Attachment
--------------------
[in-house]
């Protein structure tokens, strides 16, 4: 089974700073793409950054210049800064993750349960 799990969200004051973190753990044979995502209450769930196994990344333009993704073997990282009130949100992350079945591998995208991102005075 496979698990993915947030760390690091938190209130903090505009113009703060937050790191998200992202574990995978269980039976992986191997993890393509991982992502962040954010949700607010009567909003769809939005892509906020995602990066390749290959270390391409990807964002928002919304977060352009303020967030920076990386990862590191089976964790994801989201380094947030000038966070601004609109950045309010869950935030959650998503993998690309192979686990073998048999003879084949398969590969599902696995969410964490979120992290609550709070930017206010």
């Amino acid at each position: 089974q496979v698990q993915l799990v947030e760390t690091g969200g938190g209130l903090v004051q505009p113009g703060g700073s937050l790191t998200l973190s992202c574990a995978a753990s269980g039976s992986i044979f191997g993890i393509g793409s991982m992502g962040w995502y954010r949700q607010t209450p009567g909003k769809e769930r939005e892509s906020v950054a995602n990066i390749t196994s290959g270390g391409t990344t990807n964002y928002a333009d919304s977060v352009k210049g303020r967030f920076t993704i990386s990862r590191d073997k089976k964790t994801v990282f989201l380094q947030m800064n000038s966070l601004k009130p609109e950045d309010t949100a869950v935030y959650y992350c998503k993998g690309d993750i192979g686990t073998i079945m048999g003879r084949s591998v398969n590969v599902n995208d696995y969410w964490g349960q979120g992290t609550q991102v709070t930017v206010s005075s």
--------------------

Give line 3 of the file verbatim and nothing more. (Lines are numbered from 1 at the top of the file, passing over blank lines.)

């Amino acid at each position: 089974q496979v698990q993915l799990v947030e760390t690091g969200g938190g209130l903090v004051q505009p113009g703060g700073s937050l790191t998200l973190s992202c574990a995978a753990s269980g039976s992986i044979f191997g993890i393509g793409s991982m992502g962040w995502y954010r949700q607010t209450p009567g909003k769809e769930r939005e892509s906020v950054a995602n990066i390749t196994s290959g270390g391409t990344t990807n964002y928002a333009d919304s977060v352009k210049g303020r967030f920076t993704i990386s990862r590191d073997k089976k964790t994801v990282f989201l380094q947030m800064n000038s966070l601004k009130p609109e950045d309010t949100a869950v935030y959650y992350c998503k993998g690309d993750i192979g686990t073998i079945m048999g003879r084949s591998v398969n590969v599902n995208d696995y969410w964490g349960q979120g992290t609550q991102v709070t930017v206010s005075s």